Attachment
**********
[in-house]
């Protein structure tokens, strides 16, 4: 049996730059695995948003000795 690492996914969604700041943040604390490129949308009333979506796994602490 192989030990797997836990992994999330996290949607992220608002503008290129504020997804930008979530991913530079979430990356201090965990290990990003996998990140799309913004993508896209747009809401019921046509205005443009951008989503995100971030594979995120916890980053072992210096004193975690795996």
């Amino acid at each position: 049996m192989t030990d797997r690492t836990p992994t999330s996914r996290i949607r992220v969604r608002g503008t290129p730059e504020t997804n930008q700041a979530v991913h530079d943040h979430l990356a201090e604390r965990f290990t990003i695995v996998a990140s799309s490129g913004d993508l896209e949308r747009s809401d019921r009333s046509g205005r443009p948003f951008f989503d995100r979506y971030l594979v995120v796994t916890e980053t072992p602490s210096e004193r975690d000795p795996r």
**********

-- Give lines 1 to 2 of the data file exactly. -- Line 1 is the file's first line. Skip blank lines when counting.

[in-house]
């Protein structure tokens, strides 16, 4: 049996730059695995948003000795 690492996914969604700041943040604390490129949308009333979506796994602490 192989030990797997836990992994999330996290949607992220608002503008290129504020997804930008979530991913530079979430990356201090965990290990990003996998990140799309913004993508896209747009809401019921046509205005443009951008989503995100971030594979995120916890980053072992210096004193975690795996």